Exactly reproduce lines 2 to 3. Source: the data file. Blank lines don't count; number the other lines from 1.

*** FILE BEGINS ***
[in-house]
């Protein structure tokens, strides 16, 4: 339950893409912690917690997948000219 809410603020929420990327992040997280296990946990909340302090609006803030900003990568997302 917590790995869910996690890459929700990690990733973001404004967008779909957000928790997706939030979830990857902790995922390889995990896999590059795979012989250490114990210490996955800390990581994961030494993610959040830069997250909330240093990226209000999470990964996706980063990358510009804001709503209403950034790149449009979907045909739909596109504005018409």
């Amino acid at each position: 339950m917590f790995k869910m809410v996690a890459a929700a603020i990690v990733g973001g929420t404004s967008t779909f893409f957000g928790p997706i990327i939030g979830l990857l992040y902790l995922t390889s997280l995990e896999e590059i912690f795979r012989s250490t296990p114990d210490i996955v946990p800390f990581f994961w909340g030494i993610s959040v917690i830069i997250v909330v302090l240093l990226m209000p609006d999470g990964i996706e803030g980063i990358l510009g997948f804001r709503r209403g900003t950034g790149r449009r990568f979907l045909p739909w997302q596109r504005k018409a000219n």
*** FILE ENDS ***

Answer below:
């Protein structure tokens, strides 16, 4: 339950893409912690917690997948000219 809410603020929420990327992040997280296990946990909340302090609006803030900003990568997302 917590790995869910996690890459929700990690990733973001404004967008779909957000928790997706939030979830990857902790995922390889995990896999590059795979012989250490114990210490996955800390990581994961030494993610959040830069997250909330240093990226209000999470990964996706980063990358510009804001709503209403950034790149449009979907045909739909596109504005018409």
């Amino acid at each position: 339950m917590f790995k869910m809410v996690a890459a929700a603020i990690v990733g973001g929420t404004s967008t779909f893409f957000g928790p997706i990327i939030g979830l990857l992040y902790l995922t390889s997280l995990e896999e590059i912690f795979r012989s250490t296990p114990d210490i996955v946990p800390f990581f994961w909340g030494i993610s959040v917690i830069i997250v909330v302090l240093l990226m209000p609006d999470g990964i996706e803030g980063i990358l510009g997948f804001r709503r209403g900003t950034g790149r449009r990568f979907l045909p739909w997302q596109r504005k018409a000219n």